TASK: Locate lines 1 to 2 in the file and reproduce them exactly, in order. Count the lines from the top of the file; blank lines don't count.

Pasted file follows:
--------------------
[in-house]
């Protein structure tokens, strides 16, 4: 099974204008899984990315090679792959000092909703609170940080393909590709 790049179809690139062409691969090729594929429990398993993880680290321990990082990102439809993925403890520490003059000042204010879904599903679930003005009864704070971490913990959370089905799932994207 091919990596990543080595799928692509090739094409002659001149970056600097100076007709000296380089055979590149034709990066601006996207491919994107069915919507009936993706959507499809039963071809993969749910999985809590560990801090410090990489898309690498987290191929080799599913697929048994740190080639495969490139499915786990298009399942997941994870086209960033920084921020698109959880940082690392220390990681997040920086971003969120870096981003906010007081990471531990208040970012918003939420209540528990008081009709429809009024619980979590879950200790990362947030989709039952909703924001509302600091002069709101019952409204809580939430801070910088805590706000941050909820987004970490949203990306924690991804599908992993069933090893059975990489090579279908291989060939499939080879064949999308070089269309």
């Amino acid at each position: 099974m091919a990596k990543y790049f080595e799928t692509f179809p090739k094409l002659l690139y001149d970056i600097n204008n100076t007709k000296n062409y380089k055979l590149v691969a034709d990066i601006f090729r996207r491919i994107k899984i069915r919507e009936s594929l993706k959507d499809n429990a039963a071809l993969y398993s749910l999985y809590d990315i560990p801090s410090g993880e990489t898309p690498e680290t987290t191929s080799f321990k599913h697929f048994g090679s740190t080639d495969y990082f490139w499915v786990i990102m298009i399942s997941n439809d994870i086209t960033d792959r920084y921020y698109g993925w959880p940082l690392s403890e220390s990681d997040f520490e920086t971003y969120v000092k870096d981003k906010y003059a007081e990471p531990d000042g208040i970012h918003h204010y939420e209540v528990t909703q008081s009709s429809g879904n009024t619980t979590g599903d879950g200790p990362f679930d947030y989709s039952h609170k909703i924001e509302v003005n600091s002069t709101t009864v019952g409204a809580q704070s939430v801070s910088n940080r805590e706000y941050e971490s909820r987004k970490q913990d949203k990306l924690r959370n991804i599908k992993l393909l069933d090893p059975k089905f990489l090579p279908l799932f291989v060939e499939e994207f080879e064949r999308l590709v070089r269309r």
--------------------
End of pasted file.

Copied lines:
[in-house]
């Protein structure tokens, strides 16, 4: 099974204008899984990315090679792959000092909703609170940080393909590709 790049179809690139062409691969090729594929429990398993993880680290321990990082990102439809993925403890520490003059000042204010879904599903679930003005009864704070971490913990959370089905799932994207 091919990596990543080595799928692509090739094409002659001149970056600097100076007709000296380089055979590149034709990066601006996207491919994107069915919507009936993706959507499809039963071809993969749910999985809590560990801090410090990489898309690498987290191929080799599913697929048994740190080639495969490139499915786990298009399942997941994870086209960033920084921020698109959880940082690392220390990681997040920086971003969120870096981003906010007081990471531990208040970012918003939420209540528990008081009709429809009024619980979590879950200790990362947030989709039952909703924001509302600091002069709101019952409204809580939430801070910088805590706000941050909820987004970490949203990306924690991804599908992993069933090893059975990489090579279908291989060939499939080879064949999308070089269309």